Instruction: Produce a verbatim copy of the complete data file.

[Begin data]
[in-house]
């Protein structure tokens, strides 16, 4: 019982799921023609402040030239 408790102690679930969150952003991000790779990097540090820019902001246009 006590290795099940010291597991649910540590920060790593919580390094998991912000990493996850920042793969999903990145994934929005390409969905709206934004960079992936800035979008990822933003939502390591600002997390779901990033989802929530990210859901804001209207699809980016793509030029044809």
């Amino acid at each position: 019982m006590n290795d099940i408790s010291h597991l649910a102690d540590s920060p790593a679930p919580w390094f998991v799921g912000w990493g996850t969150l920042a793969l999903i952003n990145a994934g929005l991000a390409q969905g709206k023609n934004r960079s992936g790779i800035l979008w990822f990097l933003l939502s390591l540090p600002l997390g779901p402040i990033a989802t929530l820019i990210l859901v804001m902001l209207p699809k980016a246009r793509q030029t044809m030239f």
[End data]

[in-house]
């Protein structure tokens, strides 16, 4: 019982799921023609402040030239 408790102690679930969150952003991000790779990097540090820019902001246009 006590290795099940010291597991649910540590920060790593919580390094998991912000990493996850920042793969999903990145994934929005390409969905709206934004960079992936800035979008990822933003939502390591600002997390779901990033989802929530990210859901804001209207699809980016793509030029044809």
């Amino acid at each position: 019982m006590n290795d099940i408790s010291h597991l649910a102690d540590s920060p790593a679930p919580w390094f998991v799921g912000w990493g996850t969150l920042a793969l999903i952003n990145a994934g929005l991000a390409q969905g709206k023609n934004r960079s992936g790779i800035l979008w990822f990097l933003l939502s390591l540090p600002l997390g779901p402040i990033a989802t929530l820019i990210l859901v804001m902001l209207p699809k980016a246009r793509q030029t044809m030239f």